After having moral imperatives made clear to me, I've spent some time learning about the relevant technology and laws, and I find that these include many of the issues I've been working on and learning about. For example, last year, before I started paying attention, Amazon faced criticism from authors and publishers who argued that text to speech on the Kindle DX constituted a performance that Amazon did not have the rights to deliver. Could publishers similarly enjoin Apple from allowing my son to use its TTS on copyrighted material? With my new perspective, I cannot talk about this without fuming at the blatant immorality of some of the arguments being made.
When Amazon relented, Random House (publisher of Go, Dog. Go!) asked Amazon to turn off text-to-speech on the Kindle DX for its books, which sparked considerable controversy. This led the National Federation of the Blind and American Council of the Blind to file a discrimination lawsuit against Arizona State University which intended to test the Kindle DX as a means of distributing textbooks. The basis of this lawsuit is the Americans with Disabilities Act (ADA), which bars discrimination against people with disabilities in any public accommodation, a term which would include libraries and bookstores. The ADA has been used to force e-commerce websites to make their websites accessible to people with disabilities.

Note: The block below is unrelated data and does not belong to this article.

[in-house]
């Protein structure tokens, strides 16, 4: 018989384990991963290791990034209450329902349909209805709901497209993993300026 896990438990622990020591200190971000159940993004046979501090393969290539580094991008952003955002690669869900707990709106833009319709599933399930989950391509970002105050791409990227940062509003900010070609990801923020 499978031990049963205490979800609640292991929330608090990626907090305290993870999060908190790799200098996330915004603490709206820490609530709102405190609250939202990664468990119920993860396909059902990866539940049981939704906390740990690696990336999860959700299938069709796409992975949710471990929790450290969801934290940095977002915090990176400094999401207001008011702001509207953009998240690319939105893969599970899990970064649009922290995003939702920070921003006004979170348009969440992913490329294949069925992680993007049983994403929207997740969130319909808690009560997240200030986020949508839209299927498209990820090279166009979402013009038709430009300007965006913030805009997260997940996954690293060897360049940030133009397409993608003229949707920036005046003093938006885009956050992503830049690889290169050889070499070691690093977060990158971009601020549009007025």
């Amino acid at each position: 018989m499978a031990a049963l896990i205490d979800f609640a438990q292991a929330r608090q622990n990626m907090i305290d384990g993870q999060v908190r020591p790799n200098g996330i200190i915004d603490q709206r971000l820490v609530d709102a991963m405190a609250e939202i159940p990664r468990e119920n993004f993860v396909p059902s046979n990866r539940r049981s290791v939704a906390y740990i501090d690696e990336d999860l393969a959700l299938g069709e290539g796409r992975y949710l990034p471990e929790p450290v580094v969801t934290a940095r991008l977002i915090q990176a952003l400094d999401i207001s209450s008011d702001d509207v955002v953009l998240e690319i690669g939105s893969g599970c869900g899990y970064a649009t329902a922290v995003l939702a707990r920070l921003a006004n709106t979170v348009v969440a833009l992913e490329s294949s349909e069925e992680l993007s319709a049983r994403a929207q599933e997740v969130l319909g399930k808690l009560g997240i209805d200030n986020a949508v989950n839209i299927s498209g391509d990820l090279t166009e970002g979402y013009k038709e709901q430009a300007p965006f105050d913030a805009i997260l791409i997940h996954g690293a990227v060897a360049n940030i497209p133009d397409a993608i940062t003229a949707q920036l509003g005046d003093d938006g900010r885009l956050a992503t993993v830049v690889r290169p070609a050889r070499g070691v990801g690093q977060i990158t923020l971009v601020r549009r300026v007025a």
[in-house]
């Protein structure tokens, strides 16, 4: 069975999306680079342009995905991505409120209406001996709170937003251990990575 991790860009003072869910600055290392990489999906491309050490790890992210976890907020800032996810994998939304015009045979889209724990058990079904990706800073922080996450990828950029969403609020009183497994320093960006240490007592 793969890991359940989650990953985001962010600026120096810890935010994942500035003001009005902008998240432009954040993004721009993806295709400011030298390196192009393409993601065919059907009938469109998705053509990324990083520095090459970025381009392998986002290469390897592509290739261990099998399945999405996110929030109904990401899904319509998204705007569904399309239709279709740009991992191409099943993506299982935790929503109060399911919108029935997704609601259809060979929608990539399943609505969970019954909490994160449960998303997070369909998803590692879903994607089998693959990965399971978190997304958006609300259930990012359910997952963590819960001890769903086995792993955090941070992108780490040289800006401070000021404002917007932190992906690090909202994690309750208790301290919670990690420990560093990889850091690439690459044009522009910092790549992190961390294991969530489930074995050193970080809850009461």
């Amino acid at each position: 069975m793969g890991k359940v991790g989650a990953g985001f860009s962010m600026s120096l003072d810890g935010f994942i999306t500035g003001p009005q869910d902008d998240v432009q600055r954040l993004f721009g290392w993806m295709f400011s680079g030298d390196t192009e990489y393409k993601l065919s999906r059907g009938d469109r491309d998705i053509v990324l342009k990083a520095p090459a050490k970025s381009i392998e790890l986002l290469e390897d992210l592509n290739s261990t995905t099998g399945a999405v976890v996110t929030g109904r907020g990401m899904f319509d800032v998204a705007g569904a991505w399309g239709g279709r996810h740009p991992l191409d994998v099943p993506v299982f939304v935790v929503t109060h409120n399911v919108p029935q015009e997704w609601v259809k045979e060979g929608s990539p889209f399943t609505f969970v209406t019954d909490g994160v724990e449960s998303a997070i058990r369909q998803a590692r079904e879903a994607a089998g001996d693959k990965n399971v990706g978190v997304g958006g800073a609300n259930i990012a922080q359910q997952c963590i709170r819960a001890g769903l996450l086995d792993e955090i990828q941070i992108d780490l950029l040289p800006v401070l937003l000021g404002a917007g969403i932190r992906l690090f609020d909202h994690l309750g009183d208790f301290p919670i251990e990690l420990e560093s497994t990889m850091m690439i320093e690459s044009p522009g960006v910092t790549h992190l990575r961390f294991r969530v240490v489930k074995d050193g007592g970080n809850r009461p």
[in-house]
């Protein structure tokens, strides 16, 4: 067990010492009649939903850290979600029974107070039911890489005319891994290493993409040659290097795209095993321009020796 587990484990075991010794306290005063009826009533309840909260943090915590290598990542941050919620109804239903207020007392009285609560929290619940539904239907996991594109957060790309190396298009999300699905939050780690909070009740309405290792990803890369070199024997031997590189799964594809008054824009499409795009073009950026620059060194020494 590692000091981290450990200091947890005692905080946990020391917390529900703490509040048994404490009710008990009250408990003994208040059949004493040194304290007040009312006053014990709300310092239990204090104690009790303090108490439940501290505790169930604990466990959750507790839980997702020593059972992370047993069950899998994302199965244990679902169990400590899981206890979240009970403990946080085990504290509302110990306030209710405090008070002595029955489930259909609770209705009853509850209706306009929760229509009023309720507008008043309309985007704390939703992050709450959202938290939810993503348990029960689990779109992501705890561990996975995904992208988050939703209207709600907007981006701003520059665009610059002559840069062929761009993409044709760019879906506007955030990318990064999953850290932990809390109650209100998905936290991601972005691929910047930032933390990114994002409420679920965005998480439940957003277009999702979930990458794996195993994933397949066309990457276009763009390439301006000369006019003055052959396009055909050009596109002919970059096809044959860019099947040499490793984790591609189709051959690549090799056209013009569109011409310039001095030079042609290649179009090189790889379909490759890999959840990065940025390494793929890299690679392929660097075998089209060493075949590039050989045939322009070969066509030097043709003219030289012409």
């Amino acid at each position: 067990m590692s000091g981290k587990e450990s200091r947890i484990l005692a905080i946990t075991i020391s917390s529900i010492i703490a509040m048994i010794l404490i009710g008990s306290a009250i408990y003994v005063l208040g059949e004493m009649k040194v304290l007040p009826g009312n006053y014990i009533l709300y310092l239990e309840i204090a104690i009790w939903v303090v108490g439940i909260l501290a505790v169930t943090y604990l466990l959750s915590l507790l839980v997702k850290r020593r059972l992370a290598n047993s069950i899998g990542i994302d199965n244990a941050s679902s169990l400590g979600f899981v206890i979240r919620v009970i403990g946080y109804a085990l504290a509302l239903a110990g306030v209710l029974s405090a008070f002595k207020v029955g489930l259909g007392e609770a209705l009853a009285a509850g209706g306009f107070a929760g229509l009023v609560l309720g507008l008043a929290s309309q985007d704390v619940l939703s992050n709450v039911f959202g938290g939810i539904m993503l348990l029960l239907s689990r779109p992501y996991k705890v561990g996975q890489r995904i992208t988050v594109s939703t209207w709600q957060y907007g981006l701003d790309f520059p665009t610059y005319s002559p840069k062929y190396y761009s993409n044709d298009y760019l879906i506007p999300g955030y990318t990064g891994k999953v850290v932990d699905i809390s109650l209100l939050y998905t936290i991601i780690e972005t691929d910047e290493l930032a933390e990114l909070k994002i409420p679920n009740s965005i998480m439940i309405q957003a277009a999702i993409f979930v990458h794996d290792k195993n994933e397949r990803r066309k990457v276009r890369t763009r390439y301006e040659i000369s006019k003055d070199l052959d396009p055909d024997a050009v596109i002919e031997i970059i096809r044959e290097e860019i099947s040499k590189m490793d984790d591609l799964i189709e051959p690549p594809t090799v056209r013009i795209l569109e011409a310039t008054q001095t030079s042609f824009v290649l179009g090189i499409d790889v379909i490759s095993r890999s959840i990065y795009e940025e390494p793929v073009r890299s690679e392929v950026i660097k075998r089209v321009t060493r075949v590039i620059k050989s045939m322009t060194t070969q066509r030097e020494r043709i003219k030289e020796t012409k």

Unfortunately, the laws on accommodating disabled users have not kept up with changing technology. In 1996, the "Chafee Amendment" changed US Copyright law to allow "authorized entities" to make reproductions of previously published nondramatic literary works for the purpose of producing formats used exclusively by the disabled. Unfortunately, the possibility that all the worlds books might someday be digitized and thus made available to those with reading disabilities was remote at that time. As a result the ambiguity of the amendment's language is enough that the American Association of Publishers was able to argue that the Chafee Amendment could not be used by libraries to help them comply with the ADA. Luckily, organizations like Benetech and its BookShare website are working with publishers to get around this sort of conflict. I hope my son will be able to read the books he needs to read through BookShare.
It's my considered opinion that the Google Book Search digitization project has created the potential for a direct collision between book publishers and the ADA, and that this prospect has played a significant role in shaping the controversial aggrement to settle the publishers' and authors' lawsuit against Google, but that's a topic for another article.
Now that I know a bit more about the potential legal obstacles to my son's reading, I'm wondering what I should be doing to make sure those obstacles disappear. I'm still hoping to see more reading miracles. "Good-by!"